You read a lot of self-help stuff that tells you that you can be who you are in this world, and get paid for it. That’s the dream, right? I choose to believe it. If I’m honest with myself, I think I would be almost perfectly happy dancing around all day, taking photographs, doing yoga, faking spanish accents and playing with puppies–the only thing missing would be my contribution. I’m almost over caring what other people think about my career, though. No one is going to give me a gold star. A couple years ago, that would have made me cry, but I think I’m okay with it now. Although I’m not terribly frightened of living a homeless life, it’s not ideal, so I’ve got to support myself if I want to be part of this system; however, the skills I want to get paid for aren’t up to market needs. If you’re in my position, learning of some sort (taking value) is probably in your future, which means you’ll have to compromise (provide non-ideal value) for a while.

I’m not talking about selling your soul. I’m talking about finding a way to satisfy your survival needs while you get busy remembering the path you were born onto, embracing it, and allowing yourself to expand until people will pay to learn or buy from you. Or not. If no one ever pays you, it’s still better than any alternative; there is no substitute for authenticity.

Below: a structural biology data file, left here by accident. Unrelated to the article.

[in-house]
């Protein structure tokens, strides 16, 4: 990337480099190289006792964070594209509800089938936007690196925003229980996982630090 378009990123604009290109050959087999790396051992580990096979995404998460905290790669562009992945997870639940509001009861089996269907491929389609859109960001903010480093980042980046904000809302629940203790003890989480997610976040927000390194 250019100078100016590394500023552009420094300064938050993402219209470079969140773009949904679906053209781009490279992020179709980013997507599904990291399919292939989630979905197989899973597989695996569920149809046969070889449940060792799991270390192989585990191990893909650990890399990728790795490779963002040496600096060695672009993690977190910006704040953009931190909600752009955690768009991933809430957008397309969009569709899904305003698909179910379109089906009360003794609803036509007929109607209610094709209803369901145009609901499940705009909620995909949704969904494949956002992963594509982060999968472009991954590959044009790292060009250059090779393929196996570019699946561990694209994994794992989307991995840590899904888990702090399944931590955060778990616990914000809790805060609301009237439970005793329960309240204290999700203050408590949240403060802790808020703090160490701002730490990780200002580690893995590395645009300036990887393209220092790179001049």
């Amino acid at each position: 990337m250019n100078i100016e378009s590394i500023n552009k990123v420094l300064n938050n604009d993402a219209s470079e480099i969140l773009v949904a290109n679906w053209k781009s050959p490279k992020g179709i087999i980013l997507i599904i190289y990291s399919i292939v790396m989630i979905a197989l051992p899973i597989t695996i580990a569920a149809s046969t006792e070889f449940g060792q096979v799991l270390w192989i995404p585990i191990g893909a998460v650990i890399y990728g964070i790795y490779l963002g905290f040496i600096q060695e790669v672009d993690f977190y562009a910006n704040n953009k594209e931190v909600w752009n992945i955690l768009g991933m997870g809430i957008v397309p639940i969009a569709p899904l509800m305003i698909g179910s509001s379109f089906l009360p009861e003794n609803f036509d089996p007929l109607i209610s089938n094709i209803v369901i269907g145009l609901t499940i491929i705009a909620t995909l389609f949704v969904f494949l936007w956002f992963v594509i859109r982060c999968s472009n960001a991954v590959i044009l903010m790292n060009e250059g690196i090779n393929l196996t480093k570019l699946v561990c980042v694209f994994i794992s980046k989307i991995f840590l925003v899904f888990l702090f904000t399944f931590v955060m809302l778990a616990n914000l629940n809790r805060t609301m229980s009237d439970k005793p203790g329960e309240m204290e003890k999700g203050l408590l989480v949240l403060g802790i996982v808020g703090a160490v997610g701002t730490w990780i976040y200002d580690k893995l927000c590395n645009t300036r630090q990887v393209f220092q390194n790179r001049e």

This is my next step: I’ll be working part-time for four months on a farm in exchange for room and board. Sort of like WWOOFing, I guess. For four months, my survival needs will be covered. I like multitasking, so I love the idea that I’ll be learning about farming (an interest of mine) while working (providing value) on one. Also, since it’s only part-time, I can either get another part-time job for some extra cash, or spend time on my other interests. This farm also happens to be near my parents, which I like, so this set-up is perfect for me.

There is a perfect set-up for you, too. Try thinking about whose dirty work you wouldn’t mind doing, and then see what they can offer you for it. Again, it’s not permanent, and it gives you the time to build the skills you want to get paid for. Consider picking a company you admire and that has high turnover positions. A few places that come to mind are health food stores, maybe coffee shops, local book stores–clerk jobs. Personally, as long as the managers are good people, I normally don’t mind these types of jobs because I like being around people.

If you spend time learning who you are, loving who you are, learning what you love to do and how to do it well, you’ll eventually become an expert. Experts can be professionals, and professionals get paid. Bam.